Darren Gough has been brought in by England head coach Chris Silverwood as a bowling consultant for the upcoming test series against New Zealand and I think it’s an appointment which makes a lot of sense.
Former England bowler Gough may have spent his time in the media in recent years, rather than coaching, but he is a great guy for a short-term role.
England are only playing two Test matches at the end of November, so Gough won’t be helping remodel anyone’s bowling action.
Instead he’ll be passing on the experience which helped him take 229 wickets in 58 Tests for England at an average of 28.39 and become a brilliant death bowler.
I think the players will relate to him well. He’s probably going to take more of an old-school approach, but I’m sure the younger bowlers will enjoy picking his brains.
Although he is ECB Level 3 qualified, his worth will come more from his experiences as a player. He’s performed in front of big crowds and under great pressure so can offer a different perspective.
The fact he is good friends with Silverwood, having opened the bowling with him for a long period at Yorkshire, is a bonus because it ensures he will settle in straight away.
Gough has been pursuing a career in the media and has admitted being a bowling coach might not be for him full-time, but I don’t think there is any harm in appointing someone for just a single tour.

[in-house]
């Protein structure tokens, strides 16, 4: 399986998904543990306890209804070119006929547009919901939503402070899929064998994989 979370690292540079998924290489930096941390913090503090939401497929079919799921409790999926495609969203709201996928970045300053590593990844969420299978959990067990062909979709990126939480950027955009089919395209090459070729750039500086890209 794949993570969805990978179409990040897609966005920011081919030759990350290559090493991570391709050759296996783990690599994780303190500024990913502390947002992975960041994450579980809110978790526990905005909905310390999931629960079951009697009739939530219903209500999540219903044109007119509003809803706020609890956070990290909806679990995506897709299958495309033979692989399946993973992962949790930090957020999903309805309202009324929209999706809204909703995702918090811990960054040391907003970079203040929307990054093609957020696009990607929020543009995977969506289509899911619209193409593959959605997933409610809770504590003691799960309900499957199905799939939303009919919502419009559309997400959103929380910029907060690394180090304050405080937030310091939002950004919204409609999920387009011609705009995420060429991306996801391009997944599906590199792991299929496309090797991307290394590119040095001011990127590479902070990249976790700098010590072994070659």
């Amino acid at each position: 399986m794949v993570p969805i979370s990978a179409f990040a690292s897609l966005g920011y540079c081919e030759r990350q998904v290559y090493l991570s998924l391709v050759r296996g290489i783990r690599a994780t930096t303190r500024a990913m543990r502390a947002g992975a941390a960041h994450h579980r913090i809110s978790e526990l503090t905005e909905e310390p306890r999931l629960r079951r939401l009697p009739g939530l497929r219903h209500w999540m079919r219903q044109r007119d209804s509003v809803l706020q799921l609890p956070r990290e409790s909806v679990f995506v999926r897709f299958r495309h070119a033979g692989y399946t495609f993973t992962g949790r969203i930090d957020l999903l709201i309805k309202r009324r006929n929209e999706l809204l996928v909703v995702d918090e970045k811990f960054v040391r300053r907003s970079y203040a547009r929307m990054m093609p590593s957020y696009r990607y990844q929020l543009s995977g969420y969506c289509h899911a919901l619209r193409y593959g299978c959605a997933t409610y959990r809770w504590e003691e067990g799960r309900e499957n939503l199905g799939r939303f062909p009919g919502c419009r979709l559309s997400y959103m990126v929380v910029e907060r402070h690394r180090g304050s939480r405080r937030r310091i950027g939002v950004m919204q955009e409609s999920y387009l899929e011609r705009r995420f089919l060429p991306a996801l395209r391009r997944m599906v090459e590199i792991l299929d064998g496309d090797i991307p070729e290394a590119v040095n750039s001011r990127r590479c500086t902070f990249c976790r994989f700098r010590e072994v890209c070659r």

England have done similar things before with former players like Saqlain Mushtaq, who has been very successful as a spin consultant.
Before we get to the Tests there is a Twenty20 series, which starts on Friday, and England’s team has an exciting look to it.
England are keen to try young players a year out from the T20 World Cup in Australia, so Tom Banton, Saqib Mahmood, Matt Parkinson and Pat Brown are all involved.
Although the core of their squad for that tournament will be made up of the players who so memorably won the 50-over World Cup in July, it makes sense to introduce fresh faces now.
Liam Plunkett has been a stalwart for the last few years but he’s 34 now, so fast bowlers Mahmood and Brown in particular have a chance of staking a claim.
England lost their second warm-up match earlier this week, but I wouldn’t read too much into the result. Warm-ups don’t have the same intensity as competitive games, so wait until the first T20 international to pass judgement.
As well as the up-and-coming players, the T20s are a chance for Jonny Bairstow to find form after being dropped from the Test team.
It was a strong call from the selectors to exclude him but it showed the consequences of poor form and I think it comes at a good time.
Playing in all three formats is difficult and a break gives him the opportunity to mentally refresh.
He’s a hard worker and once he’s back at home watching others play it will only make him even hungrier to earn a Test recall.
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